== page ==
Between Michelle Obama’s Let’s Move Campaign and Jamie Oliver’s Food Revolution, wonderful nutrition messages about getting our children involved and excited about real, nutritious food are starting to get out there. Seeing young kids who were unable to identify a potato, eggplant or even tomato was certainly an eye-opener for me! One of the first steps we can take to get younger generations excited about food is simply to get them involved when we cook. This way, they will start to understand and enjoy the process of making a hearty and nutritious meal from scratch, and carry these lessons throughout their lives.
1. Teach them where their food comes from. Take them with you to the farmer’s market or start planting your own vegetable garden; help them realize that food doesn’t come from a box!
2. Make decisions together. Allow them to choose two favorite fruits or vegetables the next time you’re out shopping for food so they can feel like part of the grocery experience.
Popular VideoThis young teenage singer was shocked when Keith Urban invited her on stage at his concert. A few moments later, he made her wildest dreams come true.
4. Be a role model. Try to not only eat healthy, but also to enjoy food – all kinds! Teach them that while the focus should be on real foods, all foods can be a part of a healthy lifestyle.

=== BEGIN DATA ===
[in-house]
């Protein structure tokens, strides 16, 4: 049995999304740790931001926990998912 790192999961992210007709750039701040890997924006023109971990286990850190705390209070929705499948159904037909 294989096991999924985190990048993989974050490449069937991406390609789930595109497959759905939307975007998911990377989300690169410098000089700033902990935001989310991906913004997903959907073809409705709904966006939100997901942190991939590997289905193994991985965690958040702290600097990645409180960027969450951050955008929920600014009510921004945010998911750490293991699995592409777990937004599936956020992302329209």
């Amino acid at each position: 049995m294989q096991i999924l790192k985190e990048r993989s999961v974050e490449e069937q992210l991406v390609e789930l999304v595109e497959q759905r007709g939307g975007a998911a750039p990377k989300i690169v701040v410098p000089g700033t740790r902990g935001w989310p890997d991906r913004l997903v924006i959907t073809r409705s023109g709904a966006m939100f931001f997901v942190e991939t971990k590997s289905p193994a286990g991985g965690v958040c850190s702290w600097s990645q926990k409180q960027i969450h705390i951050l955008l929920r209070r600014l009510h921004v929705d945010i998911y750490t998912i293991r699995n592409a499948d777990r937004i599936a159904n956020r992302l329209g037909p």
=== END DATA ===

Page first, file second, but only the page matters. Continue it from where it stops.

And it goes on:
5. Embrace the mess. It’s inevitable that mixing recipes and creating meals with your child will leave the kitchen a little messier than usual, but allowing the kitchen to become a disaster zone might inspire some creativity from your children if they know it’s all about the food.
6. Celebrate the entire dining experience. As parents, we need to celebrate and enjoy sharing meals and starting food traditions together with our families, and we can pass on that message to our children.
Popular VideoThis young teenage singer was shocked when Keith Urban invited her on stage at his concert. A few moments later, he made her wildest dreams come true:
7. Always appreciate their efforts. It’s important to recognize their contributions in the kitchen, and thank them for their help in preparing your latest culinary creation to enjoy.
8. Make it fun! Have them snap green beans, stir big bowls of dough, mash potatoes, add in spices, or toss salads together. Kids can be involved while still being safe – you can even get them a fun apron or chef’s hat to get them more excited!
How do your children help you out in the kitchen? I’d love to hear your tips!
Assistance provided by Megan Skinner